Hiking the Goldauer – Bergsturzspur Loop

The Goldauer – Bergsturzspur Loop (route 828) is an 8km long hike with 540 m elevation change – so not a particularly long hike, but relatively steep. This hike takes you through the Goldau landslide area. On September 2, 1806, after many days of rain, an enormous mass of rock and dirt slid from this hill into the valley where it buried 102 homes under approximately 400 million m3 of debris. The landslide was so large, it even reached the western shore of Lake Lauerz where it caused a flood wave. Overall, 457 people lost their lives in this catastrophe. You can see evidence of the landslide everywhere on this hike. On a much pleasanter note, this area is also a cantonal plant reserve, and home to a number of rare flowers.

Detail Summary
Canton Schwyz, Switzerland
Train/Bus:Zürich HB -> Arth-Goldau – 40 mins
Car:Zürich -> Arth-Goldau – 27 mins
Parking available at the train station.
For navigation, the parking lot address is: Güterstrasse 6, 6410 Goldau
What:Goldauer – Bergsturzspur Loop

Trail Map
Yellow trail markers, route 828
Skill:Medium – About 3 hrs
Length 8 km, Ascent 540 m, Descent 540 m

Getting There

This is a loop hike that starts and ends at the Arth-Goldau train station making it a very easy hike to do by public transportation. If you plan to drive, as we did, there is parking available at the train station.

From the parking lot (picture one), we could see the hill we would be hiking on. To get started, the hike begins with a brief walk through town (picture two).

The Trail – Hiking Up to Bergsturzspur

When the trail leaves town, it starts the up-hill climb. All along the way, there are lovely views of Mount Rigi. And, just as we leave town, we were already seeing evidence of the landslide. Standing in the fields were the unusual tumbled landslide blocks you see in the second picture below.

Very quickly the trail headed into the forest and I was grateful for the shade the trees provided. In the forest, the trail was very steep and it was slow going. We stopped for a drink of water from the fountain by the cabin in the second picture and then stopped again for a rest at a bench with the fabulous view of Mount Rigi (fourth picture).

After leaving the viewpoint, we headed back into the forest and continued the climb up the steep trail. In the forest, the trail wound its way up through huge landslide blocks. As you can see, the blocks aren’t solid rock, and it is easy to imagine how the rain seeped into the rock and soil resulting in such a massive landslide.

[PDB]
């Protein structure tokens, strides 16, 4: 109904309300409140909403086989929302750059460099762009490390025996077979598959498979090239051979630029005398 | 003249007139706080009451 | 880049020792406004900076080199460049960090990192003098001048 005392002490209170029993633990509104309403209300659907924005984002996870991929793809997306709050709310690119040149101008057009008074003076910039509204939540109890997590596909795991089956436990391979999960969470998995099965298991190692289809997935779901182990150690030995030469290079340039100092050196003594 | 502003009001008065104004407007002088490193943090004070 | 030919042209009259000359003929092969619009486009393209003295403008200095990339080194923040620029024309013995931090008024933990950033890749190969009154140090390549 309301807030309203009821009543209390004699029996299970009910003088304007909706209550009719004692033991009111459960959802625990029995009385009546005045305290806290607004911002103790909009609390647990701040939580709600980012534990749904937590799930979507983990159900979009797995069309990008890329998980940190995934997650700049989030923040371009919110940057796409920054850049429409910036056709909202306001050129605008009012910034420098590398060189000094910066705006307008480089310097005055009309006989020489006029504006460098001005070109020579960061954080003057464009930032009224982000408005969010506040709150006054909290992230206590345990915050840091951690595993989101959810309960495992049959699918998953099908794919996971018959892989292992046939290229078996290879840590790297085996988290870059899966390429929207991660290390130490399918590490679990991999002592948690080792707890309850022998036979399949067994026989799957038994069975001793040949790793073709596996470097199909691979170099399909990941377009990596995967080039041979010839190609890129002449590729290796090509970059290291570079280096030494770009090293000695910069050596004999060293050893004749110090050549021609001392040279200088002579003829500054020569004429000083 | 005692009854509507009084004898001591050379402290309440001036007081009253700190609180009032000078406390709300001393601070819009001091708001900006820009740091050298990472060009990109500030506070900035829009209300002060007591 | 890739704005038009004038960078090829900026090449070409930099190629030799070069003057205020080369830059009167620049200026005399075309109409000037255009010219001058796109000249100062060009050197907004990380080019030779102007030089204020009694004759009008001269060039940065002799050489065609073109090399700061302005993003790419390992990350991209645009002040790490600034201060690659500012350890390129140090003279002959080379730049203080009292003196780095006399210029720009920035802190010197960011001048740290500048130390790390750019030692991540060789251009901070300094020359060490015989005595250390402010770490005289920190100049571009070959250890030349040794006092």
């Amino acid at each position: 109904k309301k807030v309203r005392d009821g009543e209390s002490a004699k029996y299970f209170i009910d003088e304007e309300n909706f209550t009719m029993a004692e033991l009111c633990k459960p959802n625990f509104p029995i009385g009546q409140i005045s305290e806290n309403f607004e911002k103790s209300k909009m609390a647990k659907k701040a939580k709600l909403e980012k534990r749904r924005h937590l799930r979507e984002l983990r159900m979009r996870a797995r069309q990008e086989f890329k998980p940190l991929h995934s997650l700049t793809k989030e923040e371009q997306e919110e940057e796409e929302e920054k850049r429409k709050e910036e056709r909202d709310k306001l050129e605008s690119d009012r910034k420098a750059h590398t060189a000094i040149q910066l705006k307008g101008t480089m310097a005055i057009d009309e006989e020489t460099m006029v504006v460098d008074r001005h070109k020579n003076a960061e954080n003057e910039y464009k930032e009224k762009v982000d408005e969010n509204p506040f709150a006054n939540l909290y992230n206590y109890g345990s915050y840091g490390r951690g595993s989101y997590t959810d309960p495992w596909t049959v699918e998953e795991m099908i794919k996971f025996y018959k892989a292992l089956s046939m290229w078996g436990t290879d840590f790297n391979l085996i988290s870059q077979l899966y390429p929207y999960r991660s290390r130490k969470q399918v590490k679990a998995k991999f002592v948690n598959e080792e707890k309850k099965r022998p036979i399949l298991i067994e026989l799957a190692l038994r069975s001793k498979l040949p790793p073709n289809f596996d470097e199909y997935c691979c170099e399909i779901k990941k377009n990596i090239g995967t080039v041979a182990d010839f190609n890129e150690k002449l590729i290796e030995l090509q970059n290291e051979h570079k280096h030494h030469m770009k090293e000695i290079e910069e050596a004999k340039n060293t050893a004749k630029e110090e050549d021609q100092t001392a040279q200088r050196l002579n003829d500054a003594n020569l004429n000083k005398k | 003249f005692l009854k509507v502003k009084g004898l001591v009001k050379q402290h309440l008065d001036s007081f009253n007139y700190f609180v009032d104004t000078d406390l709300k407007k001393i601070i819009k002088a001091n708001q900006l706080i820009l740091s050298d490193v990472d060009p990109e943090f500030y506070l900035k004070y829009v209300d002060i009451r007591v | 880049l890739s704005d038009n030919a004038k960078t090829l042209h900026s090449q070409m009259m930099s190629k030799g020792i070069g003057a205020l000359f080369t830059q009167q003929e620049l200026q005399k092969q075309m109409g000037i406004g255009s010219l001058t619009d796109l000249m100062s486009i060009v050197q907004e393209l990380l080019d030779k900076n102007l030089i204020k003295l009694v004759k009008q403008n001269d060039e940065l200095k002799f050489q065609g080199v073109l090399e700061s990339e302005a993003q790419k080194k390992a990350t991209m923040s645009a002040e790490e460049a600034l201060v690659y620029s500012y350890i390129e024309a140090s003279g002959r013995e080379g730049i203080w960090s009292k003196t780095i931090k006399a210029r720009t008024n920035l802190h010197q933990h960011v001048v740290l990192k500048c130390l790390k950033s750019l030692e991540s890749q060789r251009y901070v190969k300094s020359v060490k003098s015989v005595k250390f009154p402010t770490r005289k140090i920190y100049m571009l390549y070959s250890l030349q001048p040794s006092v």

This trail only goes about half way up the hill we were hiking on. When we reached an open field (with yet another fantastic view of Mount Rigi), we were just about at the high-point of the hike.

In the field, we had a little trouble following the trail as there was our trail, the Schwyzer Höhenweg  (route 63), and several cow trails. We weren’t always sure which trail was which.

As we weren’t quite sure which was our trail and because we were at the high-point of the hike, we decided to take a break, sit on some of the rocks and have our lunch. What a fantastic view for our picnic!

The Trail – Hiking Back Down to Arth-Goldau

After finishing our lunch, we began the hike down. From our picnic spot, we headed down to the road just below. If we were on a cow path or on the official trail, I’m not sure. But either way, once we were on the road, we were definitely back on the official trail. From there, the trail followed the road passing farms and a fairly large cherry orchard.

When the trail left the road, and headed back into the woods, it again got very steep. Here, too, we passed more of the landslide blocks. This area is a cantonal plant reserve and as we did this hike mid-June, I was hoping that we would get to see some Lady Slipper orchids. Just as I was beginning to think we were too late, I finally spotted the beauty in the second picture below.

The rest of the hike down, looked very similar to the hike up – steep, forested trails with landslide blocks and debris strewn about. All of my pictures of the trail here look so similar, I’m just including one here. When we exited the forest, the trail leveled out and we hiked the rest of the way along the road and into town.

After a short walk through town, we were back at the train station and at the end of the hike. Tired, sweaty, and thirsty, but happy. This was a really nice hike, and definitely one worth trying to do when the Lady Slippers are in bloom (early to mid June).

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